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Signs of a Weak Immune System

Uncover signs of a weak immune system and which supplements can support strengthening your immune system.
weak immune system

A weak immune system can leave you vulnerable to a wide variety of infectious diseases, ranging from the common cold to serious viral and bacterial infections. Certain people are at higher risk for a weakened immune system, such as those who are older or who have underlying medical conditions or are under treatment for these conditions, such as diabetes, cancer, alcoholism, liver or kidney disease, and HIV or AIDS [1]. Specific lifestyle choices, such as traveling or working in healthcare, can also put you at higher risk for a weakened immune system.

Recognizing the signs your immune system is weak is an important first step towards better health. Learning what vitamins are good for your immune system, and making sure you get adequate amounts, is another step toward healthier living. In this article we'll uncover

  • What your immune system is
  • Parts of your immune system
  • How your immune system works
  • The 3 types of immunity
  • Signs your immune system is weak

What Is Your Immune System?

Your immune system is a network of cells, tissues, and organs that work together to fight infections and other diseases.

Bacteria, viruses, and other pathogens can enter your body through your mouth, eyes, nose, or urogenital openings; they can also enter through bites or wounds that breach your skin barrier. Once inside your body, these germs can attack body cells and tissue to cause infection. They can also multiply to spread the infection throughout your body. Infection with pathogens causes diseases that can make you very ill. Your immune system fights off these germs to protect your body from disease.

What Are the Parts Of Your Immune System?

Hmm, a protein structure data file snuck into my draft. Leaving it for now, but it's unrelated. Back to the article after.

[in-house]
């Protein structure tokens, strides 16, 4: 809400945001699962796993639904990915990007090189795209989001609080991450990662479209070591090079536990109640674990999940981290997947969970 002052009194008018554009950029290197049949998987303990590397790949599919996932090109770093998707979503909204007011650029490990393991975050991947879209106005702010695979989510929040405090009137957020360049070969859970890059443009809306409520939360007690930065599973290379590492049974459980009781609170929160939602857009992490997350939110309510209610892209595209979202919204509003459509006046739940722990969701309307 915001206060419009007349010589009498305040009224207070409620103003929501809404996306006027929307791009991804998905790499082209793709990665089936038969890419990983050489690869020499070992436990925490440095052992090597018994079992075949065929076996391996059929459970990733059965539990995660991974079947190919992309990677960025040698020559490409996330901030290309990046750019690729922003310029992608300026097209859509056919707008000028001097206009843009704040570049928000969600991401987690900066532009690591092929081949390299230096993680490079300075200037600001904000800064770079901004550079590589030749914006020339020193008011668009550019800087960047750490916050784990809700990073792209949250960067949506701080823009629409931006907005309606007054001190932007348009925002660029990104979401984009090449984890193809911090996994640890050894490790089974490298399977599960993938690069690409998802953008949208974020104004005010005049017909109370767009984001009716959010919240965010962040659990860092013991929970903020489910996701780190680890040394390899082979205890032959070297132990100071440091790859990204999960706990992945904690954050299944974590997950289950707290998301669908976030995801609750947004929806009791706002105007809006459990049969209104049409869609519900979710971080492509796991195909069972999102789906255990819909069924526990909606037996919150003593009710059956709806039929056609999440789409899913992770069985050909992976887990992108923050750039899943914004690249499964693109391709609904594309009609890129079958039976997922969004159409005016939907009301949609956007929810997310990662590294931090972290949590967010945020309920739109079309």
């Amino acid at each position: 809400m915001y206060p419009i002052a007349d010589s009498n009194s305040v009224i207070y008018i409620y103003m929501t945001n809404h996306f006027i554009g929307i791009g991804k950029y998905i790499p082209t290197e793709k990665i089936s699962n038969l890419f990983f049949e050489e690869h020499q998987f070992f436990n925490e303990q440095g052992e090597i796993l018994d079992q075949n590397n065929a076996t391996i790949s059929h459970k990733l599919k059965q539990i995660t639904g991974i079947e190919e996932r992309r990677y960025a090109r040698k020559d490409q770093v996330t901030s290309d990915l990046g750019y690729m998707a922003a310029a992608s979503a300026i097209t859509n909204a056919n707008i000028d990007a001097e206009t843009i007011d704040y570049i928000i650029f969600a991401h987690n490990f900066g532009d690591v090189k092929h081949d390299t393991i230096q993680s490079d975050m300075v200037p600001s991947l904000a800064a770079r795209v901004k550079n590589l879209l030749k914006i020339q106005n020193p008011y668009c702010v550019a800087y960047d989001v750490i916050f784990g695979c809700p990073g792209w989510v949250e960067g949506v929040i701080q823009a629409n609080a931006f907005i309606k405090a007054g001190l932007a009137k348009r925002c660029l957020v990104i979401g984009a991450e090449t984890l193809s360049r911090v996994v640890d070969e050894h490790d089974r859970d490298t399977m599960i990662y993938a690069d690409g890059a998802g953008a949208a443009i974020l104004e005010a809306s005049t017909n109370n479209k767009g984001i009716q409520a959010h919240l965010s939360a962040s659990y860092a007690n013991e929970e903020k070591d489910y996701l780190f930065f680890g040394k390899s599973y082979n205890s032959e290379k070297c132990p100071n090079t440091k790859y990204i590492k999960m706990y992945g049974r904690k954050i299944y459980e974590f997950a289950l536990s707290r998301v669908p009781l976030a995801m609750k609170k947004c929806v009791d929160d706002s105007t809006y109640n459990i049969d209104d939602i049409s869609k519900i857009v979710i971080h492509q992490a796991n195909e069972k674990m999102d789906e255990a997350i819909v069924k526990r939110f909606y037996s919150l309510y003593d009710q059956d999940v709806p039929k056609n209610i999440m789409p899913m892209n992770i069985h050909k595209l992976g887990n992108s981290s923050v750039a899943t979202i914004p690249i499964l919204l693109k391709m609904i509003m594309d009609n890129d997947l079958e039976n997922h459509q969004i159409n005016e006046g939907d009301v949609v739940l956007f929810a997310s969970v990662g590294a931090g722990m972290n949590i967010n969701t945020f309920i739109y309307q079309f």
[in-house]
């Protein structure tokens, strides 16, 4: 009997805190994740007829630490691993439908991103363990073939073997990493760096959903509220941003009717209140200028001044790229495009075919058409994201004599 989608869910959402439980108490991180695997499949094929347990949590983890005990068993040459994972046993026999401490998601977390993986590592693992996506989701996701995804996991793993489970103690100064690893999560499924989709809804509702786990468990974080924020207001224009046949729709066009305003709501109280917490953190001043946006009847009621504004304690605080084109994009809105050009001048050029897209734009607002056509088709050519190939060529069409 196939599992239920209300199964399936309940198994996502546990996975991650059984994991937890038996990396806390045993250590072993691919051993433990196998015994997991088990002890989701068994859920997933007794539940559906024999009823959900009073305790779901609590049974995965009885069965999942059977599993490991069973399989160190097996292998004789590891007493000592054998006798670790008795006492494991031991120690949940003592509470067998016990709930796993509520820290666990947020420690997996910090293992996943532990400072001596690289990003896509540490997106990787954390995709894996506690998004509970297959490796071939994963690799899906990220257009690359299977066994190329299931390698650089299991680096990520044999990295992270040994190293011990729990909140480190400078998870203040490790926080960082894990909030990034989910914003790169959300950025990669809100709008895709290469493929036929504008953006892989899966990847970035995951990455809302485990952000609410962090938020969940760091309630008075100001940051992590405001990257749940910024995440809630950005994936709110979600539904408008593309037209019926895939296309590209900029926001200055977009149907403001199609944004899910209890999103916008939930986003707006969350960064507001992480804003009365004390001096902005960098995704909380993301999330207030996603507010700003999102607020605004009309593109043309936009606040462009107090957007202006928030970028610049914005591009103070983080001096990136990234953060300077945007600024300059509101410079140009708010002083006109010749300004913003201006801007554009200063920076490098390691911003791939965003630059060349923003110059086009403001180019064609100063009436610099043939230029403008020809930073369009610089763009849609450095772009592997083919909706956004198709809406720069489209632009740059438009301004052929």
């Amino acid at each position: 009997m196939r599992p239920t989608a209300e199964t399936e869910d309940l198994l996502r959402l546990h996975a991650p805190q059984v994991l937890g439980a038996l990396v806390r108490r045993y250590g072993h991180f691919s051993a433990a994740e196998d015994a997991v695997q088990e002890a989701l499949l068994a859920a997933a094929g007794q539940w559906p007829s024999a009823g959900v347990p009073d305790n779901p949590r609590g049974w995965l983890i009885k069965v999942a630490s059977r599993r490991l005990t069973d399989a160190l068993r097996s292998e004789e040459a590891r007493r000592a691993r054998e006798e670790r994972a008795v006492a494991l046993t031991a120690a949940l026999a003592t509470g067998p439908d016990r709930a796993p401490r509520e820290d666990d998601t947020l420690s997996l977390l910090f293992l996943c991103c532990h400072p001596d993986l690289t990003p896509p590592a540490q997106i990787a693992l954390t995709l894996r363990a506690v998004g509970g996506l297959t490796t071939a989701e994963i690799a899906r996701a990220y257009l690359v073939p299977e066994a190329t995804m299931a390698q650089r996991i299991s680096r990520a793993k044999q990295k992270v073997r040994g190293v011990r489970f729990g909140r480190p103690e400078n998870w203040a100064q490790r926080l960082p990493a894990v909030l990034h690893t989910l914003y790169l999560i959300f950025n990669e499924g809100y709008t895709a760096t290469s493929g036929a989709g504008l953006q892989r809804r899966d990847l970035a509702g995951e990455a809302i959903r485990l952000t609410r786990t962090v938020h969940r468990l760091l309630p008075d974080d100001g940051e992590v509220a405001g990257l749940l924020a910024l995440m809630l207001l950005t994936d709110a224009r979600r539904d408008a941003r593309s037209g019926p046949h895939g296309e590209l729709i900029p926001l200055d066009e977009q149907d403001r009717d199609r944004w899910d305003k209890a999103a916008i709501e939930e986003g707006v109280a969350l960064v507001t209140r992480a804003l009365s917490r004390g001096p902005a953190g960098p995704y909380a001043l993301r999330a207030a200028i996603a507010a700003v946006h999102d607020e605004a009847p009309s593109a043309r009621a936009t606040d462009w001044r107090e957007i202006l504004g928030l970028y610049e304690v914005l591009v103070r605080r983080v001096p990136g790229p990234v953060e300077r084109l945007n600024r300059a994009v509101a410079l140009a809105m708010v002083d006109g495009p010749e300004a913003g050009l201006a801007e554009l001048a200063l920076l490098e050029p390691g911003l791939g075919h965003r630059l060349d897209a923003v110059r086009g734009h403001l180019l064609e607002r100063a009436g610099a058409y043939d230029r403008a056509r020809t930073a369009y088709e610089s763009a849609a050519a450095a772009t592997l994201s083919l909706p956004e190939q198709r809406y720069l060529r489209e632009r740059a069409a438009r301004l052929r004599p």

Your immune system has many different components that work independently and in concert to protect you from infectious diseases. The parts of the immune system include:

  • Skin: acts like a barrier to help prevent germs from getting inside your body.
  • Mucous membranes: the moist inner linings of some organs and body cavities. produce mucus and other substances that can trap and kill pathogens
  • White blood cells: a special group of blood cells that fight germs.
  • Lymphatic system: Specific organs and tissues, such as the spleen, thymus, tonsils, bone marrow, lymph nodes and lymph vessels, belong to the lymphatic (or lymph) system and work together to produce, store, and carry white blood cells.

How Does Your Immune System Work?

Your immune system protects your body from antigens, which are harmful or foreign substances that may include bacteria, viruses, chemicals or other toxins. Cells damaged from cancer or sunburn may also be antigens.

When under attack from an antigen, your immune system launches an immune response to attack the antigen. Your immune system makes antibodies, which are proteins that attack, weaken, and potentially destroy the antigens. Other cells produced by the immune system can also fight the antigen.